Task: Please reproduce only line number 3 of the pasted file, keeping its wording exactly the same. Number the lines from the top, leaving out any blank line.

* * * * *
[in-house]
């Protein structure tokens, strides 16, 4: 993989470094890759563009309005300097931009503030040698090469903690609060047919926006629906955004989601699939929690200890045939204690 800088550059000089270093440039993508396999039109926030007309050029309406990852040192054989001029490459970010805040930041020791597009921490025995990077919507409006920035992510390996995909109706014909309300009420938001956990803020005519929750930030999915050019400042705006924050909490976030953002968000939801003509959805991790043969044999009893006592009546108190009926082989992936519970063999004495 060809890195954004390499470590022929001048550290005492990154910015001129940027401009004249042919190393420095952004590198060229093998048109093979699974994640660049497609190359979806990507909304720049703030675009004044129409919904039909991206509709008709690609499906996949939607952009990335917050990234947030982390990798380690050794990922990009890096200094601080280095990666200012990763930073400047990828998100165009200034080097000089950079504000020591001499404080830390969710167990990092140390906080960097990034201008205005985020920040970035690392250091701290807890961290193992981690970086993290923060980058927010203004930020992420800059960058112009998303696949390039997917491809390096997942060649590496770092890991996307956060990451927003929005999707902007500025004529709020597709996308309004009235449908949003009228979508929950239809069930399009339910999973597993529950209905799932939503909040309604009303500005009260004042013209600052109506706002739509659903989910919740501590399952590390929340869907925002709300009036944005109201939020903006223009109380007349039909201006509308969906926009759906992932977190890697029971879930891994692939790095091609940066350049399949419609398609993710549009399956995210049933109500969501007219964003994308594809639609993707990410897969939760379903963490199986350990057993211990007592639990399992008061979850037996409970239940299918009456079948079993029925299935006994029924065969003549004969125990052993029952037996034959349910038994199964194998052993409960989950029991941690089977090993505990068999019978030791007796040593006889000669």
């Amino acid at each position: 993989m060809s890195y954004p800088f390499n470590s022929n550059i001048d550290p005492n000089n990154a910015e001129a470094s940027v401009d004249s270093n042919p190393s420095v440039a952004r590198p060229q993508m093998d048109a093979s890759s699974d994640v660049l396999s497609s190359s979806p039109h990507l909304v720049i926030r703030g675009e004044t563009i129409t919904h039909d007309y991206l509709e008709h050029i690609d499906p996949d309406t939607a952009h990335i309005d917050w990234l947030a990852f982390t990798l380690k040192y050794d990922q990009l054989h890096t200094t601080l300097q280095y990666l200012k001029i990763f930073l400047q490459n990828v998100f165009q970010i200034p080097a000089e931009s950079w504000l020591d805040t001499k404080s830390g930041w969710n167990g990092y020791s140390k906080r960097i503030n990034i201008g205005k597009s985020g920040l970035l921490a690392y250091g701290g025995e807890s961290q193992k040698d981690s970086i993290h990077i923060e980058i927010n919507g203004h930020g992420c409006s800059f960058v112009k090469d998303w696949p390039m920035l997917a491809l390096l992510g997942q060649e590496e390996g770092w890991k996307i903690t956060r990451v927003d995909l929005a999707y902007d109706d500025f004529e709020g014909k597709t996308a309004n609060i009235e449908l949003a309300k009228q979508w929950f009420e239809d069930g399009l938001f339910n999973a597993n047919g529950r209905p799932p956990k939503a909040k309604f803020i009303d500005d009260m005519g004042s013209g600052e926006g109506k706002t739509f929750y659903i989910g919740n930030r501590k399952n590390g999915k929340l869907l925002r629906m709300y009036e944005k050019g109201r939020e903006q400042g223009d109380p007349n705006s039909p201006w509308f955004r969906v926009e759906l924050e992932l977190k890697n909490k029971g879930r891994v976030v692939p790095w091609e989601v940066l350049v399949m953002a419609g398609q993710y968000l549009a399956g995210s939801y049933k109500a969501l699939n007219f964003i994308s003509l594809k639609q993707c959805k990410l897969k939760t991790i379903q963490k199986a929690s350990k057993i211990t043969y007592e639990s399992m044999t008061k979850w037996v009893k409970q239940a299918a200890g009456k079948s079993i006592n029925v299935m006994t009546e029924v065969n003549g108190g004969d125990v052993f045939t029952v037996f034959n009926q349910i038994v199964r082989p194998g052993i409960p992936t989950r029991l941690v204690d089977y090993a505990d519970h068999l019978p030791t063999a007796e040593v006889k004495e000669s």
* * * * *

């Amino acid at each position: 993989m060809s890195y954004p800088f390499n470590s022929n550059i001048d550290p005492n000089n990154a910015e001129a470094s940027v401009d004249s270093n042919p190393s420095v440039a952004r590198p060229q993508m093998d048109a093979s890759s699974d994640v660049l396999s497609s190359s979806p039109h990507l909304v720049i926030r703030g675009e004044t563009i129409t919904h039909d007309y991206l509709e008709h050029i690609d499906p996949d309406t939607a952009h990335i309005d917050w990234l947030a990852f982390t990798l380690k040192y050794d990922q990009l054989h890096t200094t601080l300097q280095y990666l200012k001029i990763f930073l400047q490459n990828v998100f165009q970010i200034p080097a000089e931009s950079w504000l020591d805040t001499k404080s830390g930041w969710n167990g990092y020791s140390k906080r960097i503030n990034i201008g205005k597009s985020g920040l970035l921490a690392y250091g701290g025995e807890s961290q193992k040698d981690s970086i993290h990077i923060e980058i927010n919507g203004h930020g992420c409006s800059f960058v112009k090469d998303w696949p390039m920035l997917a491809l390096l992510g997942q060649e590496e390996g770092w890991k996307i903690t956060r990451v927003d995909l929005a999707y902007d109706d500025f004529e709020g014909k597709t996308a309004n609060i009235e449908l949003a309300k009228q979508w929950f009420e239809d069930g399009l938001f339910n999973a597993n047919g529950r209905p799932p956990k939503a909040k309604f803020i009303d500005d009260m005519g004042s013209g600052e926006g109506k706002t739509f929750y659903i989910g919740n930030r501590k399952n590390g999915k929340l869907l925002r629906m709300y009036e944005k050019g109201r939020e903006q400042g223009d109380p007349n705006s039909p201006w509308f955004r969906v926009e759906l924050e992932l977190k890697n909490k029971g879930r891994v976030v692939p790095w091609e989601v940066l350049v399949m953002a419609g398609q993710y968000l549009a399956g995210s939801y049933k109500a969501l699939n007219f964003i994308s003509l594809k639609q993707c959805k990410l897969k939760t991790i379903q963490k199986a929690s350990k057993i211990t043969y007592e639990s399992m044999t008061k979850w037996v009893k409970q239940a299918a200890g009456k079948s079993i006592n029925v299935m006994t009546e029924v065969n003549g108190g004969d125990v052993f045939t029952v037996f034959n009926q349910i038994v199964r082989p194998g052993i409960p992936t989950r029991l941690v204690d089977y090993a505990d519970h068999l019978p030791t063999a007796e040593v006889k004495e000669s």